10 tips for exploring Hawaii on a shoestring budget

The Aloha spirit, ideal temperatures year round, great beaches, and incredible scenery…it’s no wonder Hawaii is known as a vacationer’s paradise.

There’s only one problem: Paradise doesn’t come cheap. So, how can you do Hawaii on a shoestring budget? These 10 tips are a good place to start.

1) Think Hawaii; think Honolulu. It’s hands down the most developed and visited place on the islands, making it the cheapest and most accessible too.

2) Hawaii may be a year-round vacation destination, but there are one or two ‘off-peak’ periods throughout the year. Lookout for cheaper flights and discounted hotel rooms in January (last two weeks), February, May, September and October. More good news: February happens to be the best time of year to see humpback whales, and September is Aloha Festival time.

3) A condo rental is much cheaper than a resort stay. A weeklong hotel stay in Waikiki in May is around $200 a night. A nice one-bedroom condo on the other hand can be secured for as little as half that.

Waikiki Beach in Honolulu (Image: Hawaii Tourism Authority (HTA)/Tor Johnson)

Waikiki Beach in Honolulu (Image: Hawaii Tourism Authority (HTA)/Tor Johnson)

4) Of course, accommodation costs are best kept down by staying at a hostel. Our pick in Oahu is the Hostelling International Waikiki. It’s right by the beach and has great reviews on TripAdvisor. Northshore Hostel is considered the best on Maui.

Surfers stroll a Hawaiian street (Image: Hawaii Tourism Authority (HTA)/Tor Johnson)

Surfers stroll a Honolulu street (Image: Hawaii Tourism Authority (HTA)/Tor Johnson)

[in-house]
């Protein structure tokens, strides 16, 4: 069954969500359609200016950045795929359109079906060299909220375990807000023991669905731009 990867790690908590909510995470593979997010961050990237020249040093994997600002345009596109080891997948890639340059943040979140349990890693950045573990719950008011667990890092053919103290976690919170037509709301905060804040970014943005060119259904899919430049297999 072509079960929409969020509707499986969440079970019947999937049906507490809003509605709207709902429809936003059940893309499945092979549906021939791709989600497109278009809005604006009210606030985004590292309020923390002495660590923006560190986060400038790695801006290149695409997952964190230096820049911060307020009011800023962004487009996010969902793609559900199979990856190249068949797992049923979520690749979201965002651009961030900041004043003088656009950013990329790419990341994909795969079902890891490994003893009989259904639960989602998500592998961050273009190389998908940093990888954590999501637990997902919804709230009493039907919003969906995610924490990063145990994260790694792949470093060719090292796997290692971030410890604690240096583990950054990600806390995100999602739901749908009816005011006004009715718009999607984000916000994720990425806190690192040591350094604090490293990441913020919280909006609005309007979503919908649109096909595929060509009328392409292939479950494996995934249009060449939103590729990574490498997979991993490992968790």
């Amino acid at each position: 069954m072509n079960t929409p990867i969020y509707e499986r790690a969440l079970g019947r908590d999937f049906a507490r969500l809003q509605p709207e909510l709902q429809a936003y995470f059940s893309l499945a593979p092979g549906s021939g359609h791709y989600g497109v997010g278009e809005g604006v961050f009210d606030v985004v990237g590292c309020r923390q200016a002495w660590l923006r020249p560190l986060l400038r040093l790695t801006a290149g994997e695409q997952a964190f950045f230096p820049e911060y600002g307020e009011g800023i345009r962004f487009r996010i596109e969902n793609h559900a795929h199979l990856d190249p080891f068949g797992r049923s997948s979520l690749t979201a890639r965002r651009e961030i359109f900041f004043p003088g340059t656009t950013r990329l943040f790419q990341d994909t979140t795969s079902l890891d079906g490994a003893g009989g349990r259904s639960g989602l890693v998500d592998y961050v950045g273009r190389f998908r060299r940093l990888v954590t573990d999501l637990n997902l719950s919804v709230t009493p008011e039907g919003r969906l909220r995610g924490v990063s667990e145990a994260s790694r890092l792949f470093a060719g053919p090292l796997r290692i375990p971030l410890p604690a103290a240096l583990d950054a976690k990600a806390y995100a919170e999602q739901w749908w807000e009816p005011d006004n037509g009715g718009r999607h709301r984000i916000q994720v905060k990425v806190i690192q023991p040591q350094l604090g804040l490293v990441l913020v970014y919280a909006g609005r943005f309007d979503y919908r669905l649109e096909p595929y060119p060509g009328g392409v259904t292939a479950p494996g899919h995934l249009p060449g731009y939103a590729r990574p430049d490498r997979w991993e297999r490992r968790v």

5) Stick to one island, two at most. Island hopping is costly (they’re farther apart than you might think). Most travelers and residents fly between islands. Be warned though – all flights head in and out of Oahu; with two flights as opposed to one one-hour direct flight, this can sometimes translate into six hours overall in transit. Oahu’s known as “The Gathering Place” for good reason.

If you do want to island hop, but can’t afford air tickets, then you have two options. The Maui–Lanai Ferry ($30 each way) and the Molokai–Maui Ferry ($67 each way). Sadly, the Hawaii Superferry which once connected Oahu with Maui is no longer in operation.

A ferry docked in Hawaii (Image: Hawaii Tourism Authority (HTA)/Tor Johnson)

A ferry docked in Hawaii (Image: Hawaii Tourism Authority (HTA)/Tor Johnson)

6) It’s a pain we know, but it really does pay to research local listings for free events and monitor daily deal websites.

7) Renting a car is really the only way to freely explore the islands on your own terms. Sadly, hire charges, insurance and fuel bills make it prohibitive for those on a tight budget. The Bus service on Oahu – imaginatively named The Bus – gives shoestring travelers access to many parts of the island. A four-day unlimited pass costs $25, and can be picked up at any ABC store in Waikiki.

You can't beat a Hawaiian beach! (Image: Hawaii Tourism Authority (HTA)/Tor Johnson)

You can’t beat a Hawaiian beach! (Image: Hawaii Tourism Authority (HTA)/Tor Johnson)

8) Eat a hearty lunch and light dinner – the former is heavily discounted over the latter at many restaurants (this is, of course, the case in pretty much every vacation spot around the world). Another cheap way to eat out is to catch up with a food truck. Check out this list of the top 10 food trucks in Hawaii. Giovanni’s Shrimp Truck is highly rated too.

9) Pass up the luau. Often far from authentic, these highly staged affairs are usually massively overpriced. Instead, pack a picnic of poke, lomi lomi, and poi (all readily available from local markets) and seek out a free evening hula show on the beach.

Hula on the beach (Image: Hawaii Tourism Authority (HTA)/Tor Johnson)

The hula (Image: Hawaii Tourism Authority (HTA)/Tor Johnson)

10) One for regular visitors: Many tourist attractions (including golf clubs) have different prices for local residents (known as Kamaʻāina). Repeat out-of-state (and foreign) visitors can access these rates by securing a Hawaii State Identification Card.

Written by insider city guide series Hg2 | A Hedonist’s guide to…

(Main image: Hawaii Tourism Authority (HTA)/Tor Johnson)